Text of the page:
Think of each dog you may encounter as its own anchor point, a furry, moving, wiggling, wagging anchor point. In theory, there are a limited number of select people who are “allowed” to approach that dog and enter into its personal space on any given day. The criteria for entering that space differs with the personality, temperament, and history of each dog. In my dog’s case, all you have to be is a human with hands that could be scratching him and he’ll let you approach him (if he doesn’t approach you first) with zero hesitancy. However, this is not always the case. Think of service dogs and police dogs on duty who are not to be approached, touched, or pet by anyone other than their owner or handler. Every dog you encounter should be treated as if they have that spatial boundary around them until you’ve gotten a read on the situation and made contact with the owner.

Let’s take the act of dog walking as an example, as it’s the behavior of a dog’s owner that is often the best indicator of whether you will be allowed into the space of the anchor point that is their dog. It’s no different than the scenario of approaching a group of people and using behavioral analysis to determine group relationships and dynamics. Dog walking is a situation that dog owners find themselves in likely multiple times a day, and it’s a scenario where you can use multiple principles of situational awareness to read universal signs of human behavior to be conscious, respectful, and ensure you have a good experience while avoiding potentially dangerous encounters for you and your pet.

Interactions with other dog walkers and their canine companions is perhaps one of the biggest wildcards that can come up during a walk. When a dog and their owner is approaching, think about the four clusters of human behavior

March 3, 2017

Choosing Your Conversational Style


Since getting to present at the 2015 WINx Conference, I’ve really come to appreciate the amount of time and effort that Roy Bethge and Brian Willis put into creating this excellent event each year in Lisle, Illinois. With the goal of helping police officers continually elevate their performance and achieve excellence in their field, the 18-minute long videos on the WINx site are certainly worth the time and attention of law enforcement professionals looking to be inspired. While the 2017 conference is just over a month away, I was recently re-watching the talk above by Chelly Seibert that she gave at the 2016 conference.

In this talk, Seibert highlights the need for police officers to adopt different conversational styles while responding to calls depending on the type of situation they find themselves in. Referring to the different conversational styles as characters to be played, she showed how officers might find themselves portraying one of three characters in any given situation. They might take on the behaviors of “The Enforcer,” “The Compassionate Consoler” or “The Composed Stabilizer” in order to get to a successful outcome in the encounter. By taking the time to consider and develop the ability to display the type of body language, tone of voice, facial expression and other non-verbal and verbal styles of communication to fit your character’s behavior and the situation, you can begin to take control over the way that other people see you.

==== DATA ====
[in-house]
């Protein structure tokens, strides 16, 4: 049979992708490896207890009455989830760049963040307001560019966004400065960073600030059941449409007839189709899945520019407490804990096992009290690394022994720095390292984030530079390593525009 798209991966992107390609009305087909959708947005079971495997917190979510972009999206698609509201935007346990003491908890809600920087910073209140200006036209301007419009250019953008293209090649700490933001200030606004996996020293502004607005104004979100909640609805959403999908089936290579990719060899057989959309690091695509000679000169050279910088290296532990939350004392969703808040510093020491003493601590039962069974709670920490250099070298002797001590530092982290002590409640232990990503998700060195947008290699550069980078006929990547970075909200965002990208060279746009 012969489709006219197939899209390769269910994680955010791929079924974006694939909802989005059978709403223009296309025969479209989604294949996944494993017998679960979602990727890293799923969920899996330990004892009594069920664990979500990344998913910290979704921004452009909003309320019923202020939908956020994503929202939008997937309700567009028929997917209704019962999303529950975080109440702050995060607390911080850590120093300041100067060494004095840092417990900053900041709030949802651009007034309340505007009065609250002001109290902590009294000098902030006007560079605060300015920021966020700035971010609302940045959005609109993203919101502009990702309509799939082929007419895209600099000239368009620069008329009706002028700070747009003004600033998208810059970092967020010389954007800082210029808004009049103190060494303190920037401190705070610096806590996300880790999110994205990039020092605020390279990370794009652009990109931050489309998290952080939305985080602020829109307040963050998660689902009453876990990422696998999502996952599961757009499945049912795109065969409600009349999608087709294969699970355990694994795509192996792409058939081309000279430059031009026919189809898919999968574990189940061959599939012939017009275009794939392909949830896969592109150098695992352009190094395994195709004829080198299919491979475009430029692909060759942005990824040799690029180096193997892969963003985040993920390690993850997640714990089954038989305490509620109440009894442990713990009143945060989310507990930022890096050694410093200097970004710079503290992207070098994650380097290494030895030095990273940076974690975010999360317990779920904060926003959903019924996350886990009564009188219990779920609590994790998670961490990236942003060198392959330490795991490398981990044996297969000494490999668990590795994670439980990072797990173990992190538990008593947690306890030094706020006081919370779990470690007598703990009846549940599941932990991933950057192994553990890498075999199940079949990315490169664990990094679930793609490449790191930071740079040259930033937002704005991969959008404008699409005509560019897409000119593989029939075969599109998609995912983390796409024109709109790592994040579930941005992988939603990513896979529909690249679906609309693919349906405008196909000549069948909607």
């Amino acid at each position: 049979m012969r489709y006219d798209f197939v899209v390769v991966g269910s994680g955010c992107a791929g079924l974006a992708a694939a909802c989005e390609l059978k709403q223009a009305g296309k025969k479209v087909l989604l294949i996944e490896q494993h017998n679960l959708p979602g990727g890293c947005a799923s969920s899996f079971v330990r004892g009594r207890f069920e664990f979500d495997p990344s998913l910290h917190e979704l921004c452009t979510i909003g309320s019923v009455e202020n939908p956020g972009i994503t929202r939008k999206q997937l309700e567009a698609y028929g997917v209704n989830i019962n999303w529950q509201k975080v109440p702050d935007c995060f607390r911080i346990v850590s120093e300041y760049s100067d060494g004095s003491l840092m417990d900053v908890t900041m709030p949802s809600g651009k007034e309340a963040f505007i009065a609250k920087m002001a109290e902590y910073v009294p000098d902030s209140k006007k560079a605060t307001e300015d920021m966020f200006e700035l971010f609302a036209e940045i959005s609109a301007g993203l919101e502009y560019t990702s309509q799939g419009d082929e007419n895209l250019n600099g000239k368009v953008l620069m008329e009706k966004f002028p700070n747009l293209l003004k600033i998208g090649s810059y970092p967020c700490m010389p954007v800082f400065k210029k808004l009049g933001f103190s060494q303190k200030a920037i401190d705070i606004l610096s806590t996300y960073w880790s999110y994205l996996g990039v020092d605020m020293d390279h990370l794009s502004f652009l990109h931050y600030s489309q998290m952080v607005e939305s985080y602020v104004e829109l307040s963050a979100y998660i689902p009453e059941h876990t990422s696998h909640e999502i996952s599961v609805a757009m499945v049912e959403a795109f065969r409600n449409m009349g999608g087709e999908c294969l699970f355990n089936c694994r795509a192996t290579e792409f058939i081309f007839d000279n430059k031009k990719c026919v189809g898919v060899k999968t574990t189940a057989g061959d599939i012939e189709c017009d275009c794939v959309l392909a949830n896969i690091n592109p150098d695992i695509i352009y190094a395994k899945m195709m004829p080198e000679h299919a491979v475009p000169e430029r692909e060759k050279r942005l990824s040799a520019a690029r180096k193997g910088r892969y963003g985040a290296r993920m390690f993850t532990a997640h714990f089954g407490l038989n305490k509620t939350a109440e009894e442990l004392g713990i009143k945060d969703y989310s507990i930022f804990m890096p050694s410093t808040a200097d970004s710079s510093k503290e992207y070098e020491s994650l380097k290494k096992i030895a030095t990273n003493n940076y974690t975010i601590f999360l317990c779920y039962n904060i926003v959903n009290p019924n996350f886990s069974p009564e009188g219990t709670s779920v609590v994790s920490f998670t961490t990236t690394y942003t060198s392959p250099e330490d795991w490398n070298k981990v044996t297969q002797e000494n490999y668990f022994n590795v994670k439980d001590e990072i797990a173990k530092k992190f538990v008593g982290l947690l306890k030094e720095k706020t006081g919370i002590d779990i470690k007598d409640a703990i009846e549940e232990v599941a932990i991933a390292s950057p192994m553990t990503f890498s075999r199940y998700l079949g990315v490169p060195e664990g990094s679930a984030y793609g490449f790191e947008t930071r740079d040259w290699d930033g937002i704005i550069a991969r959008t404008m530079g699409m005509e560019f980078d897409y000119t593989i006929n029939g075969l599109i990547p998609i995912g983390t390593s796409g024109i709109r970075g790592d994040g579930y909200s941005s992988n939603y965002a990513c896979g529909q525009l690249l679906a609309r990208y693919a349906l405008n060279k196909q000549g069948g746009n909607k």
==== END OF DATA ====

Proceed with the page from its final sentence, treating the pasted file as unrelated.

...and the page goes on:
Before I talk about how these three main characters listed above tie in with our approach to situational awareness, threat recognition and behavior-based conversations, here is how

July 6, 2016

The Collective Mood and You


Here at The CP Journal, a lot of our work centers on personal safety and security and is geared towards professions such as the military, police, and security. However, many of the concepts that we teach our clients can be easily transferred to the civilian world for anyone to use.  In two recent posts, I outlined the four clusters of observable behavior that we teach our clients and broke down the first two pillars, which are the individual and groups.  I applied a common sense language to both pillars so that they can be easily applied to everyday life.  As a follow-up to those posts, I will now walk through the next pillar, the collective mood, and explain what it is, how to recognize the mood around you, and how to use that information to make more informed decisions for your own personal safety and to improve your overall communication with other people.

The collective mood of an area is best described as the social or emotional atmosphere of an environment, situation, or place.  By assessing the collective mood in your everyday routine you will be able to set a baseline for all of the places you visit on a daily basis and then be able to more accurately assess the individuals and groups that don’t align with the given situation.  These misalignments, or anomalies, can help you recognize potential threats or people that are present with intentions other than the norm for the area. The two mutually exclusive assessments for the collective mood are positive or negative, and you can determine the collective mood by either thinking about it from a

January 22, 2016

Everywhere You Go There are Groups